Rite of Passage by Sharon Olds Who is the birthday party a rite of passage for, the birthday boy or his mother? In the poem, "Rite of Passage," by Sharon Olds, the speaker, who is a mother, goes into detail about her son's birthday party celebration. Let us first begin by analyzing the title of the poem, "Rite of Passage," Encyclopedia Britannica describes a rite of passage as a ceremonial event, existing in all historically known societies, that marks the passage from one social or religious status to another. Given the plot of the poem about a young boy having his peers
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She is seeing her son, in her eyes, as growing-up and when she looks at him she envisions him as a man in his future. The speaker continues to describe all of her son's peers as, "Short men, men in the first grade." She is referring to these children as "men," men is a term used to describe adult males, key word being, adult. As she watches these "short men," and continues to describe them in her living room, "jostling," and "jockeying for a place," the reader begins to get a clear and quite funny image of jockeys or horse riders in her living room picking and poking at each other. Referring to her son as a jockey, is the beginning of many prestigious professions, she envisions her son becoming. Through out history, including the eighties when this poem was written, being a jockey was considered a noble and wealthy occupation. They would mingle with the rich and famous as well as be very popular.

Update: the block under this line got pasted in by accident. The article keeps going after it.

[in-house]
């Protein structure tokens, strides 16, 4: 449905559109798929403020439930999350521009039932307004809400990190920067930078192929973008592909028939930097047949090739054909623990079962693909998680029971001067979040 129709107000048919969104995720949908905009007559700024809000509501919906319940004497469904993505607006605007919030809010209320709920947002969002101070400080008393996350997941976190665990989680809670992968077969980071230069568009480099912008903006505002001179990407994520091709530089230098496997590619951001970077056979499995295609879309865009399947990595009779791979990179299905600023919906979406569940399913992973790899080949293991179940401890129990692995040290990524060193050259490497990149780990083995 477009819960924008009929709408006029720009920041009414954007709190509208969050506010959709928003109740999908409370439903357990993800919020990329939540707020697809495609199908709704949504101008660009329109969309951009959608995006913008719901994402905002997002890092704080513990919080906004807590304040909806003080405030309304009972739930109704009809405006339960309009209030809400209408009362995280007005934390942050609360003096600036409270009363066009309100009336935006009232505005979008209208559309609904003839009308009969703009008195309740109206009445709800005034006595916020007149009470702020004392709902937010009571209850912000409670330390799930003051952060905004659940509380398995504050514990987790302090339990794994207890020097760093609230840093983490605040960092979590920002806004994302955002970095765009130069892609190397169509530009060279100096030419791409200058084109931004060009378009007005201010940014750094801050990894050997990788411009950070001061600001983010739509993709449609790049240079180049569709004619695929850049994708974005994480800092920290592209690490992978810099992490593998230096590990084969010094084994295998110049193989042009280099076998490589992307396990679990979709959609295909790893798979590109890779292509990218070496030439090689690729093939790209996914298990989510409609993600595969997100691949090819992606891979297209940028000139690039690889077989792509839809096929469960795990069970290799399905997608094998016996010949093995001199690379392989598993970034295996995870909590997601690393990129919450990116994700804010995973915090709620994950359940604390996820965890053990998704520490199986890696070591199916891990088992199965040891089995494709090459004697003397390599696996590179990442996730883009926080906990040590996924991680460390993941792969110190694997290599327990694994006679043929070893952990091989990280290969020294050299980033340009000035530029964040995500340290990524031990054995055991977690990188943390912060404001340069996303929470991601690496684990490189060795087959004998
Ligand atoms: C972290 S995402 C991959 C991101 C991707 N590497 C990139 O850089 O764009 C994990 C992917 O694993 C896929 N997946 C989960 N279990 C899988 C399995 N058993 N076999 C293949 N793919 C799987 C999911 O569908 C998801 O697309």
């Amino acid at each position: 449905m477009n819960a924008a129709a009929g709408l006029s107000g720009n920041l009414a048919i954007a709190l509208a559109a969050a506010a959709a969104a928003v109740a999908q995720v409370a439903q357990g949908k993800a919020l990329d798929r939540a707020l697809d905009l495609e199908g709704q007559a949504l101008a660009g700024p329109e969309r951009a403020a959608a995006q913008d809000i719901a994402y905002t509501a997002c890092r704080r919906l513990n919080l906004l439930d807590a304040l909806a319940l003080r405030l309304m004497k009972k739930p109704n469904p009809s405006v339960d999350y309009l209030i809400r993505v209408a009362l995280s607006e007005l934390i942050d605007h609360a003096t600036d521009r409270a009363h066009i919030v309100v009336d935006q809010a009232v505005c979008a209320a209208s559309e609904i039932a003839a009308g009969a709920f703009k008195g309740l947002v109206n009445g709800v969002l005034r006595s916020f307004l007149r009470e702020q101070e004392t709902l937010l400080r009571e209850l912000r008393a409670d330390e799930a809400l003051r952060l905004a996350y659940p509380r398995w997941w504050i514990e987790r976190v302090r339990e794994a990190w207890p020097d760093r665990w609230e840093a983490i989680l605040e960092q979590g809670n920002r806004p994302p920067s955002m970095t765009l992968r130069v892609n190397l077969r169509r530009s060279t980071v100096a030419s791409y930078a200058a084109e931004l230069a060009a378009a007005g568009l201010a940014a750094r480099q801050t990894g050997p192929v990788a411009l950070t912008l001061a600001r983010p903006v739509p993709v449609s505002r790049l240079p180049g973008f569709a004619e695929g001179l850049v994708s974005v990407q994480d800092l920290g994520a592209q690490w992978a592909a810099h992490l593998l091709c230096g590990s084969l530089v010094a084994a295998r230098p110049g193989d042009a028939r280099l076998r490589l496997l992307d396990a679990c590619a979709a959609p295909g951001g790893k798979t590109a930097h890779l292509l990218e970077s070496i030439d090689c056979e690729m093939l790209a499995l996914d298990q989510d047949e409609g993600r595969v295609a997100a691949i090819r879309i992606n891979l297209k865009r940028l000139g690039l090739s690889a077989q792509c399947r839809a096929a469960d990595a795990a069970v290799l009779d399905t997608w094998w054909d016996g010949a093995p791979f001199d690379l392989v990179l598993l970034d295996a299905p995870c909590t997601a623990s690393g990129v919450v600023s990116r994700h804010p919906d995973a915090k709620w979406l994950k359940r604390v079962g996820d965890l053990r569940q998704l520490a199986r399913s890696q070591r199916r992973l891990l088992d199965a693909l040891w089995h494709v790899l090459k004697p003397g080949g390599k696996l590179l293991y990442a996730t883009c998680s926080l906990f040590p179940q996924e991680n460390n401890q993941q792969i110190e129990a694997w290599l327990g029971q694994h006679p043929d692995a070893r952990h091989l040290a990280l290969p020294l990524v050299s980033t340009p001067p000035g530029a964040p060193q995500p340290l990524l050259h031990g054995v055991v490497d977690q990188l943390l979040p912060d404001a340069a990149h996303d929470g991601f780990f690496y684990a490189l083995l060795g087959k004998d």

In the mist of these young children bickering, the speaker inscribed a line in the poem which she obviously feels is important because it is the first of two italicizes lines in this single stanza twenty six line poem. "How old are you? Six. I'm seven. So?" This is demonstrating how these young children are interacting with each other and